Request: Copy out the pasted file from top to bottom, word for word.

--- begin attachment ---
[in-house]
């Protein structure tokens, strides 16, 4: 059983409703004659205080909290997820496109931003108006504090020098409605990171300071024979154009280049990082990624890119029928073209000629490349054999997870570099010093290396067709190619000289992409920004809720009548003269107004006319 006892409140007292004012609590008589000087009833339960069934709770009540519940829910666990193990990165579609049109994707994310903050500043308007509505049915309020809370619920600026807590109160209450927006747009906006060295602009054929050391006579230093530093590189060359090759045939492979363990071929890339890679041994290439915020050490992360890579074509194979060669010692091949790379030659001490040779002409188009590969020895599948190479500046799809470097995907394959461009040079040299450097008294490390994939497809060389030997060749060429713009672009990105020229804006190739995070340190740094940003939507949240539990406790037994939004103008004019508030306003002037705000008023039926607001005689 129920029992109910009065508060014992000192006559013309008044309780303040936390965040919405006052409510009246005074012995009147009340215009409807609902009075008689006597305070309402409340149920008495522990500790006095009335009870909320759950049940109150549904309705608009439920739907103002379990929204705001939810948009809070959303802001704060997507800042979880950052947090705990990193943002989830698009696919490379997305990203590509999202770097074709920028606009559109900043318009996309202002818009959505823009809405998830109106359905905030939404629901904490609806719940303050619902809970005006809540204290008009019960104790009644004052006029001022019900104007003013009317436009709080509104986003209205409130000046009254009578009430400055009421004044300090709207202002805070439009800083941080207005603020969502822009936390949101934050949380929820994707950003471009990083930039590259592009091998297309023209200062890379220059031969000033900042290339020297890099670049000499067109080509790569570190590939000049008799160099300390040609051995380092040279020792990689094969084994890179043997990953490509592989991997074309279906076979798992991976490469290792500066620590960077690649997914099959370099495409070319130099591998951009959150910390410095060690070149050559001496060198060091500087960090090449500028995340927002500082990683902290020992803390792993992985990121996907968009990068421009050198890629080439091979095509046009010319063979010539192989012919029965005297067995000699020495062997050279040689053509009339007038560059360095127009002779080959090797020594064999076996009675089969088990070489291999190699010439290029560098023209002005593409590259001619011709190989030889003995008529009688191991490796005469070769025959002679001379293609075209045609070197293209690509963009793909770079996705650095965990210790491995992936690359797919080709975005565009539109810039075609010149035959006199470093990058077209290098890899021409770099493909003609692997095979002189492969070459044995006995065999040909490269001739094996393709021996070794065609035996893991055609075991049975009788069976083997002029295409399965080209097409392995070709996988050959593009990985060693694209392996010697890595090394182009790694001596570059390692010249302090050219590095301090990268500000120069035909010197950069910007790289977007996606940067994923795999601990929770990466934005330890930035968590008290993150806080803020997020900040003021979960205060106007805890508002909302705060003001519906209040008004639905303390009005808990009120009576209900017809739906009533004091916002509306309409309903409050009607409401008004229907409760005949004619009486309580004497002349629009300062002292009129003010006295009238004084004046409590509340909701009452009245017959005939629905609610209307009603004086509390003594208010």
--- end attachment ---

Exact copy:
[in-house]
């Protein structure tokens, strides 16, 4: 059983409703004659205080909290997820496109931003108006504090020098409605990171300071024979154009280049990082990624890119029928073209000629490349054999997870570099010093290396067709190619000289992409920004809720009548003269107004006319 006892409140007292004012609590008589000087009833339960069934709770009540519940829910666990193990990165579609049109994707994310903050500043308007509505049915309020809370619920600026807590109160209450927006747009906006060295602009054929050391006579230093530093590189060359090759045939492979363990071929890339890679041994290439915020050490992360890579074509194979060669010692091949790379030659001490040779002409188009590969020895599948190479500046799809470097995907394959461009040079040299450097008294490390994939497809060389030997060749060429713009672009990105020229804006190739995070340190740094940003939507949240539990406790037994939004103008004019508030306003002037705000008023039926607001005689 129920029992109910009065508060014992000192006559013309008044309780303040936390965040919405006052409510009246005074012995009147009340215009409807609902009075008689006597305070309402409340149920008495522990500790006095009335009870909320759950049940109150549904309705608009439920739907103002379990929204705001939810948009809070959303802001704060997507800042979880950052947090705990990193943002989830698009696919490379997305990203590509999202770097074709920028606009559109900043318009996309202002818009959505823009809405998830109106359905905030939404629901904490609806719940303050619902809970005006809540204290008009019960104790009644004052006029001022019900104007003013009317436009709080509104986003209205409130000046009254009578009430400055009421004044300090709207202002805070439009800083941080207005603020969502822009936390949101934050949380929820994707950003471009990083930039590259592009091998297309023209200062890379220059031969000033900042290339020297890099670049000499067109080509790569570190590939000049008799160099300390040609051995380092040279020792990689094969084994890179043997990953490509592989991997074309279906076979798992991976490469290792500066620590960077690649997914099959370099495409070319130099591998951009959150910390410095060690070149050559001496060198060091500087960090090449500028995340927002500082990683902290020992803390792993992985990121996907968009990068421009050198890629080439091979095509046009010319063979010539192989012919029965005297067995000699020495062997050279040689053509009339007038560059360095127009002779080959090797020594064999076996009675089969088990070489291999190699010439290029560098023209002005593409590259001619011709190989030889003995008529009688191991490796005469070769025959002679001379293609075209045609070197293209690509963009793909770079996705650095965990210790491995992936690359797919080709975005565009539109810039075609010149035959006199470093990058077209290098890899021409770099493909003609692997095979002189492969070459044995006995065999040909490269001739094996393709021996070794065609035996893991055609075991049975009788069976083997002029295409399965080209097409392995070709996988050959593009990985060693694209392996010697890595090394182009790694001596570059390692010249302090050219590095301090990268500000120069035909010197950069910007790289977007996606940067994923795999601990929770990466934005330890930035968590008290993150806080803020997020900040003021979960205060106007805890508002909302705060003001519906209040008004639905303390009005808990009120009576209900017809739906009533004091916002509306309409309903409050009607409401008004229907409760005949004619009486309580004497002349629009300062002292009129003010006295009238004084004046409590509340909701009452009245017959005939629905609610209307009603004086509390003594208010």